PM admits figure of 10,000 unlivable houses not official

By Derek Cheng

Prime Minister John Key. Photo / Getty Images
Prime Minister John Key. Photo / Getty Images

Prime Minister John Key has admitted a claim that 10,000 houses would have to be abandoned in Christchurch was not based on official advice.

On Monday, Mr Key said "potentially some sections and some areas of Christchurch ... will need to be abandoned", citing the 10,000 figure.

But the figure was questioned yesterday, prompting the Government to clarify that the figure was an estimate from Earthquake Commission engineers after a flyover of the city in the days following the February 22 earthquake.

In the House, Opposition leader Phil Goff asked what advice Mr Key had received from Civil Defence national co-ordinator John Hamilton, or any other officials, before saying some neighbourhoods would not be rebuilt.

"None," Mr Key replied.

Asked to clarify by the Herald, Mr Key said: "The informal advice we've had is that there are certain areas that can't be rebuilt, or streets or houses that can't be rebuilt, or land that can't be rebuilt.

"In the fullness of time when we get the geotechnical advice, we'll be able to absolutely confirm which areas.

"We know last time around 20 properties couldn't be rebuilt at all, and this time it will be significantly more."

After question time Mr Goff said Mr Key should not have said anything until he had the official reports, even if it seemed obvious to the naked eye that some areas would have to be abandoned.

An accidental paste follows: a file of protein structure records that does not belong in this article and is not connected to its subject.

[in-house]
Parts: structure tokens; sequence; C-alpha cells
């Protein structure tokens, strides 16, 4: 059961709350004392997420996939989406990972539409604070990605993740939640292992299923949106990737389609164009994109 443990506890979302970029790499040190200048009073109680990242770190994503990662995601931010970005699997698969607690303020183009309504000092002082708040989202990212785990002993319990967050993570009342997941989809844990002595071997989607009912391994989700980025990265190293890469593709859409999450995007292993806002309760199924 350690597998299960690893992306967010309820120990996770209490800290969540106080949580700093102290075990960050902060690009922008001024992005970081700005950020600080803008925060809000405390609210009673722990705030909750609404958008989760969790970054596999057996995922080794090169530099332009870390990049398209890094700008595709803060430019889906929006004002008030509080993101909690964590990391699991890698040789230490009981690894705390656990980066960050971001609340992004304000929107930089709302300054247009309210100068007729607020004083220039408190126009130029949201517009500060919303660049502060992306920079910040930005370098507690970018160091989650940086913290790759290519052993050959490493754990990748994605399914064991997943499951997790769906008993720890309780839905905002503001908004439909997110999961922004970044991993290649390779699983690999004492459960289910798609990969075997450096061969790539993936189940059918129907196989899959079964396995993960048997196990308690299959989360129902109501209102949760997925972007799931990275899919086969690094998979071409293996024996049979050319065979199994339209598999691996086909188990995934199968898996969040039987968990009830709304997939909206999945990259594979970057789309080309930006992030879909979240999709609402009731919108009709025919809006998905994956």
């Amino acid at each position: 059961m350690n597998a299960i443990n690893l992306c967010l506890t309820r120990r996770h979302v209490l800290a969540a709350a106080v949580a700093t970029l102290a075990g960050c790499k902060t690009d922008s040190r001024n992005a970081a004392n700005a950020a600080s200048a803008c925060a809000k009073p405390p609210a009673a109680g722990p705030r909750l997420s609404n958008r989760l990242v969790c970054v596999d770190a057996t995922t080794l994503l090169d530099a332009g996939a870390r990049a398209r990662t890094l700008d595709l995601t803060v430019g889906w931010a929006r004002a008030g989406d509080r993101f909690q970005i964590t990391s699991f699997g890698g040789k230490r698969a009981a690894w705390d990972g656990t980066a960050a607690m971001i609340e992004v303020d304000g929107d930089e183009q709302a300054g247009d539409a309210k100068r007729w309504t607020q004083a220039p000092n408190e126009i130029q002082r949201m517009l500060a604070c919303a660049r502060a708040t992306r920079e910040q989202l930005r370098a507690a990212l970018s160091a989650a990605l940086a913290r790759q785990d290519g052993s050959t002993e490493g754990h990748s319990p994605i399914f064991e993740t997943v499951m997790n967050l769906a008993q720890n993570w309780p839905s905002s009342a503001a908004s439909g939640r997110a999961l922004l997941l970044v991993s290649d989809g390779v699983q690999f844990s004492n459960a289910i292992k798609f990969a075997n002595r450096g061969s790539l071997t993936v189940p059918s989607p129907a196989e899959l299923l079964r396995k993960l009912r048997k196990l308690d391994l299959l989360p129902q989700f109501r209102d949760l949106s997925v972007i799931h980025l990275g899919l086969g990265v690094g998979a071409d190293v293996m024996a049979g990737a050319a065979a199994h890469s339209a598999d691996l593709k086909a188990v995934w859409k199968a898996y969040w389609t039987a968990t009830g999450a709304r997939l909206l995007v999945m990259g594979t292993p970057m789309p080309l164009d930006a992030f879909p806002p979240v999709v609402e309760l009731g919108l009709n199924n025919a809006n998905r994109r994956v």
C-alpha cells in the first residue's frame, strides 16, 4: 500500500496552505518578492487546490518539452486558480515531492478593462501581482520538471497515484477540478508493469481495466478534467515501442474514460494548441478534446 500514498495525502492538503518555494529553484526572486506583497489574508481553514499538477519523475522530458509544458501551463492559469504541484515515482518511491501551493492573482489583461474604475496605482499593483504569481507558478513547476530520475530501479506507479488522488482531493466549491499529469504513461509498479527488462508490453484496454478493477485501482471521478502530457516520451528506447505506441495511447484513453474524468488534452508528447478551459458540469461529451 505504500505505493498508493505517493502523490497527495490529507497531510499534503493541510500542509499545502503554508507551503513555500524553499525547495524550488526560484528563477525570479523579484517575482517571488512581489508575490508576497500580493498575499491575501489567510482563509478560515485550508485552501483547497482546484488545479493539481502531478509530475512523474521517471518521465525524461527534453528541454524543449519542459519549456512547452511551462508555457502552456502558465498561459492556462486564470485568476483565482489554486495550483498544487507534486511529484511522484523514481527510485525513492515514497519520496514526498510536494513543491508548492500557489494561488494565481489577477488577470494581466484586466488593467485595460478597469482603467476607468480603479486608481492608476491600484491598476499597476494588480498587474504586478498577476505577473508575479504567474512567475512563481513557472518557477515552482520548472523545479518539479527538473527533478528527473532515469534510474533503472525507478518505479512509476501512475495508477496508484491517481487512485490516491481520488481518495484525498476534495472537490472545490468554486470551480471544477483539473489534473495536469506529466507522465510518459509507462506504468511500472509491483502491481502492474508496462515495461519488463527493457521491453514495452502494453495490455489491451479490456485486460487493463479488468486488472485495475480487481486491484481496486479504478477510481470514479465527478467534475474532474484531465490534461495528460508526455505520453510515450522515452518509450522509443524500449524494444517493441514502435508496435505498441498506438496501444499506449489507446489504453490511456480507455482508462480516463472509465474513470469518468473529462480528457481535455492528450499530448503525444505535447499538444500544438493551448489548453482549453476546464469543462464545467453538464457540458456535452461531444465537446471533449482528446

"It's not wise to create concern in communities without being able to say which communities he's talking about not being rebuilt, or having the reports on which he can even make the statement that they can't be rebuilt.

"The response has to be measured, and based on factual information, not spun off the top of his head. Instead people are going to say, 'We don't know whether that's us, we don't know what that's based on, we don't know where we might go to.'

"All those people are already under huge strain at the moment, and we just have to be so careful in not making the situation worse for them."

When asked if he thought his comments were premature, Mr Key said: "No."

Christchurch Mayor Bob Parker and support groups yesterday tried to dampen fears over which neighbourhoods may not be rebuilt.

Mr Parker said that talk about abandoning neighbourhoods was speculation.

"With regard to the land remediation, the simple fact of that matter is that everything else until we get that geotechnic information is really speculation and can be very alarming," he said.

"So I want you to relax, and when we've got that information those in the affected communities will be the first to know."

The chairman of support group CanCERN, Tom McBrearty, warned about upsetting Canterbury residents unnecessarily.

"[Monday] night my phone began [ringing] at 7.30pm and didn't stop ringing till 2am this morning, with very distressed Dallington and Riverside residents, very upset about the interpretation of land remediation."

- Additional reporting, Isaac Davison

- NZ Herald

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